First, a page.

Archive for September 13th, 2009

Sunday, September 13th, 2009 | Author:

Okay, so this is going to sound kind of weird, but hear me out. When I was reading Calamus, I couldn’t help but start comparing many of the concepts in here to those of ancient Greece. Even the name, Calamus, is associated with Greek mythology; it was the name of a man who was turned into a reed upon his male lover’s death. I was also reminded of  pederasty. For the most part, and in most cases, the affair was meant to be a sort of mentorship, with the older man leading the boy and teaching him. Whitman often took this role with the men he loved, acting as sort of an uncle or father. This is a role he often takes in his literature as the poet-prophet, but I think that in his reality, this concept of mentorship was brought to a whole other level, especially since he could name the face that he was teaching, and not just embrace an entire nation.

In “I Dream’d in a Dream,” Whitman remarks, “I saw a city invincible to the attacks of the whole of the rest of the earth/I dream’d that was the new city of Friends” (284). This puts me in mind of the Sacred Band of Thebes, a Greek army consisting only of lovers, who, up until their massacre, had never seen anything remotely like defeat. This kind of army is Whitman’s ideal (although I don’t think he had any resolve for them to pillage and fight and whatnot). Whitman wants a band of men who are joined—mind, body, and soul—without negative feelings between them. What would destroy and separate them, pettiness and anger, is in turn destroyed because of the immense love among them. This lack of negativity is reflective in anything they do (hence, it is “seen every hour” (284)), and spreads to others, who are in turn inspired.  This sentiment is even argued by a character in Plato’s “Symposium:”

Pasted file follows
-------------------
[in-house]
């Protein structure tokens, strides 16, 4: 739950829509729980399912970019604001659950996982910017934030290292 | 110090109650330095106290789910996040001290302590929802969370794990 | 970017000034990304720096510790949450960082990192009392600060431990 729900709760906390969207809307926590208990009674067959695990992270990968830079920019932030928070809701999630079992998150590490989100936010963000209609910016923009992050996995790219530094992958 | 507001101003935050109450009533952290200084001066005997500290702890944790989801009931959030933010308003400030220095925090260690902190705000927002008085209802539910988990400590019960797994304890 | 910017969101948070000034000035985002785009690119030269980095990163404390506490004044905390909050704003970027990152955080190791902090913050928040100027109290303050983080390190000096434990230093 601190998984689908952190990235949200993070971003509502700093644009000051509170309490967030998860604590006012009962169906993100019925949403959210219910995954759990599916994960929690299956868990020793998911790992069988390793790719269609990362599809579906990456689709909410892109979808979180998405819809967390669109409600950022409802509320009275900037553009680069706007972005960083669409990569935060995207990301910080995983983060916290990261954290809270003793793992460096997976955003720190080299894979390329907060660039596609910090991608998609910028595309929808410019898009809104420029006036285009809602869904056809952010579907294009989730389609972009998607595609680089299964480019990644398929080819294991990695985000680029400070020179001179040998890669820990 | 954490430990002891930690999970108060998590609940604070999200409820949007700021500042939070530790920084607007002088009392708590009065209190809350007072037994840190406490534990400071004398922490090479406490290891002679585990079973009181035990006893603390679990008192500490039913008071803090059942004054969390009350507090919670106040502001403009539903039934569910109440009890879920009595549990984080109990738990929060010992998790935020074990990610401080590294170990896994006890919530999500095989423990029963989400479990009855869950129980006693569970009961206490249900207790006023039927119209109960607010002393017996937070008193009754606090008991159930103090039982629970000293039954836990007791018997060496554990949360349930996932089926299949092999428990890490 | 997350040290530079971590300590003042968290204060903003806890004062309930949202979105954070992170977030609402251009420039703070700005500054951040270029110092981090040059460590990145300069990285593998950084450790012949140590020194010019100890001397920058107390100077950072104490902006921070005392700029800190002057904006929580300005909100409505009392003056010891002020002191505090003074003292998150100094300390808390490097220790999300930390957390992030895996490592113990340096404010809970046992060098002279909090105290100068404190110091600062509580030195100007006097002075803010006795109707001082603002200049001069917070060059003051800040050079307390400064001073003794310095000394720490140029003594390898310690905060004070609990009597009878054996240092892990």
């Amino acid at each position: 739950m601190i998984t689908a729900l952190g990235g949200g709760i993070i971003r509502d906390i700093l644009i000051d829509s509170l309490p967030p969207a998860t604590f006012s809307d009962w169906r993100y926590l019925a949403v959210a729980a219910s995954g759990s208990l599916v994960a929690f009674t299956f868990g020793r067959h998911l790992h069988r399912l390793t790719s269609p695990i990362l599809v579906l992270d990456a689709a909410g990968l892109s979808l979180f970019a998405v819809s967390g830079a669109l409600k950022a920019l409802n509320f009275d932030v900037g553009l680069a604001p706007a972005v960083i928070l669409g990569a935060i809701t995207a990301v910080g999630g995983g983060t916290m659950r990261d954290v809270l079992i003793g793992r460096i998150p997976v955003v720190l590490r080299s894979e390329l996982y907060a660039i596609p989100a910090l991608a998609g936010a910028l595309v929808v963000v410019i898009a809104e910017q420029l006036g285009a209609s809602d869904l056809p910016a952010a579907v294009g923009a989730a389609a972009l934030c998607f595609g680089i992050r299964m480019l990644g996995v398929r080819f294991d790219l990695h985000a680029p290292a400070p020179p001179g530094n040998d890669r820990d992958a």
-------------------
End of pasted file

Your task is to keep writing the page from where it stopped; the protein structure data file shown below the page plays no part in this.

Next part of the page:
And if there were only some way of contriving that a state or an army should be made up of lovers and their… it is scarcely an exaggeration to say that when fighting at each other’s side, although a mere handful, they would overcome the world.

Furthermore, ancient Greece reminds me of Whitman’s America. Greece was a nation of city-states, prone to fighting and going to war amongst each other. However, when they fought together for a common goal, they were frequently invincible. For the most part, America’s states ruled in a similar fashion, and had been brutally defeated by the fracture of the Civil War. There is so much more that I could talk about in relation to this—for example Plato’s idea of the concept of love, and how all souls are only half of a soul that was split in two.

Interestingly enough, in “The Base of all Metaphysics,” Whitman outright claims that he has studied this model of companionship. More still, he says that it’s the same as other models that he identifies with, such as Christ. At the end the poem, he amends again that all these philosophies of joining are within man and woman themselves. Again, we have this concept of divinity that we merely need to unlock. And here is Whitman, Adam, lover of man, the first, to lead us past our sins and bond with one another. Like us, he’s searching for that other half of a soul to be joined and be complete in our divinity.

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